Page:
But this does not capture the real reason for my addiction nor the cause of my amazement.

Technologist Going Berserk

Besides being addictive (and distracting, sorry Mr. President) it is also a wonderful puzzle and look into the future.  I have been here before when I had an ugly Trash-80 and later an Apple II and had to continually answer "What can you do with that?" When I un-boxed my first Mac on a camping trip and all I could do was move icons around and scribble pictures with a mouse.  My camping buddies asked "Why did you bring that?".

Again I am asked "What can you do with it?" when I have my iPad in public. However the question has a more earnest tone with an unsettling feeling that everything has changed - just can't figure out what exactly or how its going to change.

I am told that the natives could not "see" Columbus' ships - only the row boats that brought the sailors to shore. A similar effect is happening now.  The techies, the nerds I hang out with and consider myself to be one, can't see the iPad but instead see an over-sized iPhone; less than an iPhone,  a big iTouch, netbook without a keyboard and wrong operating system; a crippled laptop; media device that can't take pictures or show HD or Flash, or it just plain sucks. One predicted no more than a couple of million units the first year.  How could they all be so clueless?

This venom is puzzling and seemed actually obnoxious until I came across an article by Fraser Spiers that argues that this has all the symptoms of Future Shock. Shock concerning the future! Withdraw from the future by those who should be the vanguard of that future!  This alone, the fact that it has blindsided the vanguards of our technological culture should be sufficient proof that the iPad is truly revolutionary if not magical.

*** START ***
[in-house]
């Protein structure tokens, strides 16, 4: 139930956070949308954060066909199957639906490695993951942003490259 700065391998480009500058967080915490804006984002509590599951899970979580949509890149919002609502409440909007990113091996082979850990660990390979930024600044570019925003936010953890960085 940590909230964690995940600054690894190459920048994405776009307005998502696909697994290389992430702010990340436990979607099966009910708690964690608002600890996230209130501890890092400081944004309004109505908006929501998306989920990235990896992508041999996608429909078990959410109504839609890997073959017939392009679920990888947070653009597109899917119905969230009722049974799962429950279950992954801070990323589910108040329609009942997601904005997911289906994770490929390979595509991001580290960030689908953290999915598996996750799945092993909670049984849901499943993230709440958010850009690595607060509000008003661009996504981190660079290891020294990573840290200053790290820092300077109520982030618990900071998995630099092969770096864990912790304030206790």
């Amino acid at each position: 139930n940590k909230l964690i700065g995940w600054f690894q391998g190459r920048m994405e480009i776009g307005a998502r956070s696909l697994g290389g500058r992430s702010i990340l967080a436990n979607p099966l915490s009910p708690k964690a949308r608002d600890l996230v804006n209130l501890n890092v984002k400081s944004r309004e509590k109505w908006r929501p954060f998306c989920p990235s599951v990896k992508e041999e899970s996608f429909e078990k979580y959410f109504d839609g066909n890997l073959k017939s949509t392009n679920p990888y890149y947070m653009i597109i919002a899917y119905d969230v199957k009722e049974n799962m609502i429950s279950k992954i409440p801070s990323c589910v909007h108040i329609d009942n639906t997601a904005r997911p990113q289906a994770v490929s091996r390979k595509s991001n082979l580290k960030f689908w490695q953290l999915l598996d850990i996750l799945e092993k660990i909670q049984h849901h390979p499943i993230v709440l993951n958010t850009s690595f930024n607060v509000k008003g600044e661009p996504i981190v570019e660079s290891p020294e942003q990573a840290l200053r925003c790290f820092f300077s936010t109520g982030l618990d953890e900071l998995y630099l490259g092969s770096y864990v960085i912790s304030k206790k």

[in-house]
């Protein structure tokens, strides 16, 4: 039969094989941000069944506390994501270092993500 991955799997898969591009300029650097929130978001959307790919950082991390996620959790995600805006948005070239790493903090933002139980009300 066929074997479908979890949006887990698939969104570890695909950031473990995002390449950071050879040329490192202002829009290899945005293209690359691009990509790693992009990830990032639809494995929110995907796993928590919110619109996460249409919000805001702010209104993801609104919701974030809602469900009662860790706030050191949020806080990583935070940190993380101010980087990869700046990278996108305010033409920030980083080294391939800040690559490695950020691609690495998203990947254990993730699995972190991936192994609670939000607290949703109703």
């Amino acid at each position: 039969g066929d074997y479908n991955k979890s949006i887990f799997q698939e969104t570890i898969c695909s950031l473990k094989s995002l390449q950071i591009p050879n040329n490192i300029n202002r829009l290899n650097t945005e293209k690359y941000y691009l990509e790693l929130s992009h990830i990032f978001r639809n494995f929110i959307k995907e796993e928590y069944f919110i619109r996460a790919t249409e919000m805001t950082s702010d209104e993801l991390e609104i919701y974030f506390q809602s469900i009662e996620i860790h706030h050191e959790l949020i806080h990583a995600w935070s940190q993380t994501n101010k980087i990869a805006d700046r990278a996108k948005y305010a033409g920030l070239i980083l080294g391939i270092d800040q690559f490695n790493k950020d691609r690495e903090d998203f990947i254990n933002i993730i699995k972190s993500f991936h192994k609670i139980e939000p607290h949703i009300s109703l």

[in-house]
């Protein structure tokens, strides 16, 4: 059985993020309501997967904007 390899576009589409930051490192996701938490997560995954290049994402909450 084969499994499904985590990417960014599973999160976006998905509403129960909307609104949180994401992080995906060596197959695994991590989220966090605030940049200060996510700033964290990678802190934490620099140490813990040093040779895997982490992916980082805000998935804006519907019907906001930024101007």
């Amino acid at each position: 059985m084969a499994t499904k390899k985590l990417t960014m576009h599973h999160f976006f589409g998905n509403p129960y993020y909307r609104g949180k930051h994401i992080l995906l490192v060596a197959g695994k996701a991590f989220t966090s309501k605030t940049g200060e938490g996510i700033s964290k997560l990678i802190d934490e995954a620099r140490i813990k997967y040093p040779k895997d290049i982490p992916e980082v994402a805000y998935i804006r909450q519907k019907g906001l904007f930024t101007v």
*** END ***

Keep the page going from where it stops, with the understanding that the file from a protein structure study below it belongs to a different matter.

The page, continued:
But it goes beyond bringing confusion to the intelligentsia of technology, the first task of any revolution. Right? There are a couple of voices in the wilderness that seem to comprehend and capture the moment we are experiencing and from working with the iPad I would concur. Basically their message is: change or be left behind. Actually the word used by one commenter was collapse.

It's the Experience, Stupid!

Can you believe that some have argued that Ugly is Beauty? It is actually a well established innovative design principle.   Revolutionary advances require technology that is ugly!  Primarily this is because the metaphors for the new technology have not been established and rely on a meshing of old forms. Like a pendulum on a digital clock. Or initial cars looking like horse carriages without horses. Look at Sputnik, Soyuz, heck look at the first micro-computers, all ugly but all true game changers.

Revolutionary innovations, especially disruptive and radical ones, are  by necessity ugly, because of the heavy constraints placed by the  primitive first-generation engineering on the user experience. Apple  doesn’t do ugly, which is why they don’t venture into the radical half.

-- Venkatesh Rao,Why Apple’s design approach may not work with the iPad

I suppose we need to wait for the cheap ugly versions from Dell to truly have a revolution.  So given Apple's success with the iPod (incremental disruptive) and the iPhone (incremental sustaining) as categorized by their looks, why will the iPad fail?